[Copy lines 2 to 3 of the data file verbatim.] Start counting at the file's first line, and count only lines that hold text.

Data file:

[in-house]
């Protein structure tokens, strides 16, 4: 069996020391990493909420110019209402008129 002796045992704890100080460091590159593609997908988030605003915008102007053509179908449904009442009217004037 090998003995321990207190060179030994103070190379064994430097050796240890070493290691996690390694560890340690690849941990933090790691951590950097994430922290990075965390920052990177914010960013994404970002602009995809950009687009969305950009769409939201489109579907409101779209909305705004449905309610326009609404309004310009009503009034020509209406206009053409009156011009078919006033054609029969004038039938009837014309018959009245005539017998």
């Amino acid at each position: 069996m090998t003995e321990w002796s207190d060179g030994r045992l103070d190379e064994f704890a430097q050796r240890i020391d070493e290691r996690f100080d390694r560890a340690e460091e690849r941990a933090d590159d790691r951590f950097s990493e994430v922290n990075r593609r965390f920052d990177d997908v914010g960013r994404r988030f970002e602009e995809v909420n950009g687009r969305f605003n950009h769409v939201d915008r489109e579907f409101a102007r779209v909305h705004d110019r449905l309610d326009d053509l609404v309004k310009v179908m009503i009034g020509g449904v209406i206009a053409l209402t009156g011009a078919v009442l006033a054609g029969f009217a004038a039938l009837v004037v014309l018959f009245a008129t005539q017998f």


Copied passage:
């Protein structure tokens, strides 16, 4: 069996020391990493909420110019209402008129 002796045992704890100080460091590159593609997908988030605003915008102007053509179908449904009442009217004037 090998003995321990207190060179030994103070190379064994430097050796240890070493290691996690390694560890340690690849941990933090790691951590950097994430922290990075965390920052990177914010960013994404970002602009995809950009687009969305950009769409939201489109579907409101779209909305705004449905309610326009609404309004310009009503009034020509209406206009053409009156011009078919006033054609029969004038039938009837014309018959009245005539017998």
């Amino acid at each position: 069996m090998t003995e321990w002796s207190d060179g030994r045992l103070d190379e064994f704890a430097q050796r240890i020391d070493e290691r996690f100080d390694r560890a340690e460091e690849r941990a933090d590159d790691r951590f950097s990493e994430v922290n990075r593609r965390f920052d990177d997908v914010g960013r994404r988030f970002e602009e995809v909420n950009g687009r969305f605003n950009h769409v939201d915008r489109e579907f409101a102007r779209v909305h705004d110019r449905l309610d326009d053509l609404v309004k310009v179908m009503i009034g020509g449904v209406i206009a053409l209402t009156g011009a078919v009442l006033a054609g029969f009217a004038a039938l009837v004037v014309l018959f009245a008129t005539q017998f």